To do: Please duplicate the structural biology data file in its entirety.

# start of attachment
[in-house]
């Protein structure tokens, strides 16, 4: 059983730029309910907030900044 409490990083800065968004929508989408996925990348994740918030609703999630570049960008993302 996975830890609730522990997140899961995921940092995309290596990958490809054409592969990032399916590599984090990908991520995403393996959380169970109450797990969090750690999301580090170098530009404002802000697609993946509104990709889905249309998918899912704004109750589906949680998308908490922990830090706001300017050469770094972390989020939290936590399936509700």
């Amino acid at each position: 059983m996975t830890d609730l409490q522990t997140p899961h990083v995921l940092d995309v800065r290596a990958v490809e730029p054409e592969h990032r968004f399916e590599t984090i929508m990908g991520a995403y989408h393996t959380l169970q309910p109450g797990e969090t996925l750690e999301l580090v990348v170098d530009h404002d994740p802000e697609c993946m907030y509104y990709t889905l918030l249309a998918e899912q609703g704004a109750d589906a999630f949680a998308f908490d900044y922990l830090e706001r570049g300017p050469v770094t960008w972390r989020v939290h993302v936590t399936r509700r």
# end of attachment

[in-house]
């Protein structure tokens, strides 16, 4: 059983730029309910907030900044 409490990083800065968004929508989408996925990348994740918030609703999630570049960008993302 996975830890609730522990997140899961995921940092995309290596990958490809054409592969990032399916590599984090990908991520995403393996959380169970109450797990969090750690999301580090170098530009404002802000697609993946509104990709889905249309998918899912704004109750589906949680998308908490922990830090706001300017050469770094972390989020939290936590399936509700």
């Amino acid at each position: 059983m996975t830890d609730l409490q522990t997140p899961h990083v995921l940092d995309v800065r290596a990958v490809e730029p054409e592969h990032r968004f399916e590599t984090i929508m990908g991520a995403y989408h393996t959380l169970q309910p109450g797990e969090t996925l750690e999301l580090v990348v170098d530009h404002d994740p802000e697609c993946m907030y509104y990709t889905l918030l249309a998918e899912q609703g704004a109750d589906a999630f949680a998308f908490d900044y922990l830090e706001r570049g300017p050469v770094t960008w972390r989020v939290h993302v936590t399936r509700r």